"it is better to steer clear of the GATS than to legitimize practices we disapprove
of" is to deprive yourselves of the possibility of attacking these restrictions in
future negotiations. By scheduling these restrictions we are at least explicitly
recognizing them as limitations on access or national treatment. We are also
erecting a policy wall against further restrictions. And if these restrictions are
exceeded, then they can be challenged in dispute settlement.
More importantly, the dynamic of negotiations in the GATS is that once the system of offers is set in motion it can only move forward: thus, commitments in the field of financial services, already far-reaching in 1993, were extended once in 1995 and again in 1997 to a degree which seemed inconceivable a few years earlier. The speed of negotiated change was even more striking in telecommunications. Liberalization under the GATS has acquired a strong and irreversible momentum.
The second common objection to the involvement of maritime in multilateral negotiations is that the industry's interests may be traded off against some objective sought in another sector. Of course, that argument could be used by every industry. But the single-sector negotiation on maritime in 1996 failed even to get off the ground: in the Uruguay Round with a huge agenda and the interests of other exporting industries in mind, the United States at least reached the stage of tabling an offer on maritime, though it was a modest one. Despite the successes in financial services and telecommunications, experience suggests that difficult objectives such as liberalization in maritime transport are more easily reached in the context of a great negotiation - where trade-offs are possible - than in self-contained negotiations.
Your goal in
the next negotiations should be to push hard for liberalization. Only in the WTO
context can you engage the US and other major players in such a debate. And only in
the WTO context can the benefits of liberalization be anchored in mutually binding and
enforceable rules. If there are to be trade-offs, then these trade-offs will only be
to your benefit.
Making progress in the Maritime Services negotiations will be an important part of moving forward on a much wider trade agenda in the coming years. Average tariff levels among industrialized nations have come down to less than 4 per cent today from 40 per cent in 1950. World trade has expanded fourteen fold over the same period. And we have established the trading order on a firm institutional foundation with the creation of the WTO in 1995 - providing a permanent forum for future negotiations, and a binding mechanism for settling disputes. When China, Russia, and the 29 other candidates including the three Baltic countries join the WTO - and I have every expectation they will - we will have created a truly universal trading system. An achievement that will be a major contribution, not just to global prosperity, but to global stability and security as well.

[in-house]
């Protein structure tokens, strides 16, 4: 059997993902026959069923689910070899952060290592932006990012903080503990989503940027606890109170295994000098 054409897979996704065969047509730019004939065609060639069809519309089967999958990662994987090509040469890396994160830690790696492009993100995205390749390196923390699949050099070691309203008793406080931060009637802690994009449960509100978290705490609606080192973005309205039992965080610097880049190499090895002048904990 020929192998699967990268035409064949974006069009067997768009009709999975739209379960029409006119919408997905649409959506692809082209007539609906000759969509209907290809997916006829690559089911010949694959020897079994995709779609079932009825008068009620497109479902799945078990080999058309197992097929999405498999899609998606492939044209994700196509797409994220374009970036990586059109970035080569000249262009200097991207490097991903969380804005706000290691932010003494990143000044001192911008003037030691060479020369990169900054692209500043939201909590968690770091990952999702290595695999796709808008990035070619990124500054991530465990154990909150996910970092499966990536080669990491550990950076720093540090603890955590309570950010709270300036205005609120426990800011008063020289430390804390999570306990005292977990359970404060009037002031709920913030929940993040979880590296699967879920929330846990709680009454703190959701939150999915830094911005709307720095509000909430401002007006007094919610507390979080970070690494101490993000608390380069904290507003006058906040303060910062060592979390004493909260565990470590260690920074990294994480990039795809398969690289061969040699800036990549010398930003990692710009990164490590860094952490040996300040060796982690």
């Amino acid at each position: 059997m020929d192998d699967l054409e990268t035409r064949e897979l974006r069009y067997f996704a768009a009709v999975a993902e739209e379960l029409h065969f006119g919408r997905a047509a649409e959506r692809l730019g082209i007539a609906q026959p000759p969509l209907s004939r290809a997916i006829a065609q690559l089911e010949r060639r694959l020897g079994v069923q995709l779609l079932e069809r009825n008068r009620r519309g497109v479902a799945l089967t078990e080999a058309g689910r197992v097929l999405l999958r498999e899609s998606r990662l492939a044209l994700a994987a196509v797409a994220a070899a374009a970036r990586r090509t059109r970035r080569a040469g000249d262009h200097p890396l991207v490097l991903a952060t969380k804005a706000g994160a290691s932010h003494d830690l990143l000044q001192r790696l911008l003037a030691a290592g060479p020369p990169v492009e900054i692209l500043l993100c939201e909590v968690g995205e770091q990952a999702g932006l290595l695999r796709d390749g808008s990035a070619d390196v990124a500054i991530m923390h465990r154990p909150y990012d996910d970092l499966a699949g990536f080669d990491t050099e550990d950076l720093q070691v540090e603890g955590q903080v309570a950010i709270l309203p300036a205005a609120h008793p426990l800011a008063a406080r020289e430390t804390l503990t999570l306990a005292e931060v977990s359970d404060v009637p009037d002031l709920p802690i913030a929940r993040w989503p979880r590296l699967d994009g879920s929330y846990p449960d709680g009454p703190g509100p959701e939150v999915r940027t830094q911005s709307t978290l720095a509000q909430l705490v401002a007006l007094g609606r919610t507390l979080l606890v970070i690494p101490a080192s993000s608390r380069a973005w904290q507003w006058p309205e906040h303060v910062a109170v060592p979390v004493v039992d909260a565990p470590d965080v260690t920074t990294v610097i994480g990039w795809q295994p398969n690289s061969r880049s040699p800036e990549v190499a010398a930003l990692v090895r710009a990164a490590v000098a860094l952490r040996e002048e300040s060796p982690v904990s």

I began by
noting that Denmark has always had a strong interest in the multilateral system. And
of course no sector exemplifies your worldwide interests more than the maritime sector - a
sector which, as a result of advances in shipping capacity and containerization, has been
one of the single most powerful engines of globalization.
Deepening dependence on global trade and the need to maintain global competitiveness is central to the broader European agenda as well. The completion of the single market, the creation of a single currency, the challenge of shaping a common European foreign policy to match a common commercial policy - all of these issues are both familiar and new. They rose out of the demands for European security. They will advance because of the need to ensure Europe's competitiveness in a fast-changing world.
As the multilateral trading system enters its next fifty years, the voice of the business community, and the shipping sector in particular, will be critical. Already Danish business has successfully pushed for global telecommunications liberalization and for free trade in information technologies. Denmark has been one of the most generous financial contributors to the system - especially towards ending the marginalization of the least-developed countries. I trust we can continue to count on your support and your guidance, as the WTO begins to chart the trade routes of the future.